The introduction of gay marriage in 2014 was the death knell of the gay rights movement, and rightly so; now that we can finally get married, just like our SBFs (straight best friends) what is there left to fight for? We can all settle down in our little right-to-buy, with our cat familial, debating the pros and cons of adopting a Korean vs Hungarian orphan, while sipping
artisan gin & Fever Tree tonic.
Antipathy to our cause has naturally been on the rise after the activism of the late 20th century waned – as social attitudes towards homosexuality changed, there was less need to be so vocal, or radical; in short, we no longer needed to be so angry. Pride parades today are less about the struggle, and more about the party; angry marches demanding rights replaced by gyrating hot pants and dancing all night. We can’t be sacked for being gay, and now we can marry – but two thirds of of us are likely to experience mental health problems, LGBT youth are still more likely to find themselves homeless compared to straight counterparts, with 77% believing the family rejection and violence was because of their orientation or gender identity.
There have always been gays in the Tory party, some secret, some out, but through the ages they’ve been there – they had their hypocritical hands on levers of power, and they worked against their own because they themselves were protected. Brian Coleman writes in the New Statesman that droves of gay men flocked to Thatcher, which I find hard to believe given Section 28. But then, the gays do have a tendency to idolise strong women, and as we internalise a lot of homophobia, we’re not above acting against our own interests – so it’s not beyond the realm of possibility that he’s right. Is it once again another strong woman in power and pearls which attracts our kind to the nasty party?
I’m not old enough to have seen the introduction of Section 28, and neither are the young gays flocking towards the Tories, but that doesn’t mean it should be ignored – it is apart of our history. An Act introduced by then PM Margaret Thatcher, prohibiting local councils from ‘promoting’ homosexuality or ‘pretended family relationships’ cited by many to be responsible for high level of homophobia. Of course Section 28 was repealed in 2003 (but only after Baroness Young [Tory Peer] died, leaving no one to lead the opposition). In fact, Tory-led Kent Council has its own version of Section 28 still on the books.
When it comes to the 80's AIDS epidemic the Toy government were slow to start in offering their help with the epidemic, some even going so far as to say they were indifferent to the scores of men dying from the disease. Mrs Thatcher even denied a ministerial broadcast on the matter, despite the idea having cross-party support. By this point, ‘quite enough’ had already been done because of a few PSAs. Tell that to the dead.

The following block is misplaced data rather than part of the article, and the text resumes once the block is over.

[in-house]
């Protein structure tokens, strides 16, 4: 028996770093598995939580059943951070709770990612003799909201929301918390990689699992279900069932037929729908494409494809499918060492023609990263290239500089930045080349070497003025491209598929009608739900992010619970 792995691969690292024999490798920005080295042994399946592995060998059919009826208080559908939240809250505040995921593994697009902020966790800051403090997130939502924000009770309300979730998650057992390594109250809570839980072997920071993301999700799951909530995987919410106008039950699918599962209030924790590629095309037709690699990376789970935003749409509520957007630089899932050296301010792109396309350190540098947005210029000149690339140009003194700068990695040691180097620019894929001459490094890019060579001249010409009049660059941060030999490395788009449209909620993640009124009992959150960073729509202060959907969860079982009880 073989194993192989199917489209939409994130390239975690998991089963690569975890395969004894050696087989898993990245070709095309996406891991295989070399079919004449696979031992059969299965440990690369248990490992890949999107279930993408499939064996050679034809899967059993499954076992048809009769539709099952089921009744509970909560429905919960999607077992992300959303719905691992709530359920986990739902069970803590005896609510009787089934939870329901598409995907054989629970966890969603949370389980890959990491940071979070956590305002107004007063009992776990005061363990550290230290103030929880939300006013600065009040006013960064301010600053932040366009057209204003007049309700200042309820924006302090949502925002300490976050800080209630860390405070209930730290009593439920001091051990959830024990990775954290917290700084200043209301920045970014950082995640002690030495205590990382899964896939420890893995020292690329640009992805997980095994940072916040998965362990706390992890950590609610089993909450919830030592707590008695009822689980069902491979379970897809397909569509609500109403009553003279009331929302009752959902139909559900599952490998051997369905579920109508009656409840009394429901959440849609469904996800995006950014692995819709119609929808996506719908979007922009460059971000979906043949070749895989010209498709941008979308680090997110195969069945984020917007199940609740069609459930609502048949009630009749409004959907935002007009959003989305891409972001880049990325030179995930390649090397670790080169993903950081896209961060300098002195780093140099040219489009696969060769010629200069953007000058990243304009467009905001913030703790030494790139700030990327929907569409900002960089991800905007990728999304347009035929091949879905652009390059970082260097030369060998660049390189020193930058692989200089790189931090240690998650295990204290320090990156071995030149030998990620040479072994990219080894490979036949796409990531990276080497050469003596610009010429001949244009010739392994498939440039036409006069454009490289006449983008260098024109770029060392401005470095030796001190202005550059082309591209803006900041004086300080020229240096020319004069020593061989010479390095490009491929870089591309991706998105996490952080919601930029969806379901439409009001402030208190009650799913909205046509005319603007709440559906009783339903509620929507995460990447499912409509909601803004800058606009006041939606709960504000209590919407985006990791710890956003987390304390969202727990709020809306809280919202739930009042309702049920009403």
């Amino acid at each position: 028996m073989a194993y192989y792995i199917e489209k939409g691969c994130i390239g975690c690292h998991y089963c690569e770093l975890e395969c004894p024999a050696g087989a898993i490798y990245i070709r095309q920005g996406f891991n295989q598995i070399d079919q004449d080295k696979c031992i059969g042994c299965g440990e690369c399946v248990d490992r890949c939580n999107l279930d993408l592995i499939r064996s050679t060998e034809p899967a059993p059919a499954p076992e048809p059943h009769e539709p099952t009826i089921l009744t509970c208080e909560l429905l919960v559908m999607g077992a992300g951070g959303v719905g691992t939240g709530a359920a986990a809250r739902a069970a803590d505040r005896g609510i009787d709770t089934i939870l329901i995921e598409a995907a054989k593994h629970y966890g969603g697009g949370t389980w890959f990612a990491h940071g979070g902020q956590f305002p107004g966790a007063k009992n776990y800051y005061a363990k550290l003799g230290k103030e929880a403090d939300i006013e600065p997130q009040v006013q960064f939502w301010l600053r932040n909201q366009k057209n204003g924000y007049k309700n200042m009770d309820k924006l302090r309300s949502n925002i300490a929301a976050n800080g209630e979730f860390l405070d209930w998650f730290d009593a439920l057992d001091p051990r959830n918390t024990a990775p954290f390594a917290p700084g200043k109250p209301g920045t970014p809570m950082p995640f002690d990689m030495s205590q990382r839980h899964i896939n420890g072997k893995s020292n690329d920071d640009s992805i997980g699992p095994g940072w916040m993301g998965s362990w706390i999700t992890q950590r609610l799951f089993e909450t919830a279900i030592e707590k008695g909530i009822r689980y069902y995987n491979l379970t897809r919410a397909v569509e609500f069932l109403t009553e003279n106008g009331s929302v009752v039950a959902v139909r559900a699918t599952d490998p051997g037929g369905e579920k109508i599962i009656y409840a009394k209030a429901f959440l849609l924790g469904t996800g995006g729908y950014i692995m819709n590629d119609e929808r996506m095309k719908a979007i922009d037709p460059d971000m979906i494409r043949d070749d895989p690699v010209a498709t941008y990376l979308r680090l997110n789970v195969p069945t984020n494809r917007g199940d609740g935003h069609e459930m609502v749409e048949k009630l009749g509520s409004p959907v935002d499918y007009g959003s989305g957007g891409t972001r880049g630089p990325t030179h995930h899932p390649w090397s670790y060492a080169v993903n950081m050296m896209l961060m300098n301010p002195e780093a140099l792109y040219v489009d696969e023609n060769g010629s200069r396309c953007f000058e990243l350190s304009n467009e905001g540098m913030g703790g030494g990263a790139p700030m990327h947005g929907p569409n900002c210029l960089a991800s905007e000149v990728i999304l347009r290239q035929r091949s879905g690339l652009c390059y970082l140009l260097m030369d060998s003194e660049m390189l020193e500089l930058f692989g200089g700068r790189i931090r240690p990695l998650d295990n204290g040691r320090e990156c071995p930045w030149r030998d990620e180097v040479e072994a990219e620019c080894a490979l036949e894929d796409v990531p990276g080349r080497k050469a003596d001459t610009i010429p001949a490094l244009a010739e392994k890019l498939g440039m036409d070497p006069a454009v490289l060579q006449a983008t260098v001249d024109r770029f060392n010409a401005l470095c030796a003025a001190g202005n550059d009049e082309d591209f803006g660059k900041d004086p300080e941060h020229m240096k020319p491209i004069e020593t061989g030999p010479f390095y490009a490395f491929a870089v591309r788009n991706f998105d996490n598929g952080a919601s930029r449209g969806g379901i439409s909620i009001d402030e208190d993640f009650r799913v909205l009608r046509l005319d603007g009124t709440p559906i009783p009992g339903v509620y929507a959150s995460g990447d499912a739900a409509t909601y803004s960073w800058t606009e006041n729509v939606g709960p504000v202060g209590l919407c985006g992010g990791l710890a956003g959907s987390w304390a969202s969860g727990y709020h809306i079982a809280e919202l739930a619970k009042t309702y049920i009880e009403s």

Maybe it’s a side effect of the vapid and vacuous narcissistic era we find ourselves in, the notion that if it doesn’t effect me, it doesn’t matter. Let history be resigned to the books, they say, the world’s no longer like that, they say, after all, we can marry now.
Maybe history is irrelevant for these young new Tories, perhaps it was the great moderniser, David Cameron that brought them to fold - he managed to more than double the their youth vote (10% to 20.5%). Because of this great and glowing Tory, we have same-sex marriage, hooray! Of course, it would be unfair to give the PR PM all the credit for gay marriage, after all, more than half his party opposed the move, with the motion passing only because of Labour votes, but still, with just one of many policies picked from the Labour manifesto, he will be remembered as the PM who introduced gay marriage, or he would be, if it wasn’t for that other thing...no, not that one, the other thing.
It seems that for every bit of equality we get, we become more homogeneous. We will get married, we’ll emulate the whole straight thing. We’re going to be gay, but we’ll do it on your terms, because you were nice enough to let us get married it would be a shame if we all didn’t settle down, get a dog that can fit in a carrier bag, and resign ourselves to the same dreary existence as our straight brothers and sisters.
It seems strange that after what is usually a torturous adolescence, there would members of our own ranks that would seek out the opposition (at worst) or apathetic (at best). Is it a weird manifestation of Stockholm Syndrome, or is it an extension of this modern need for constant validation and approval? We always want what we can’t have and always crave that which kills us.
Perhaps, dear reader, I am simply bitter and holding firmly to a grudge I should let die. But I can’t easily reconcile recent history and a reluctant reception to the party. A fiscal outlook, it isn’t enough for me to betray the years or hardship caused by a nasty party.
Years or hardship still caused, only now they're directed at someone else.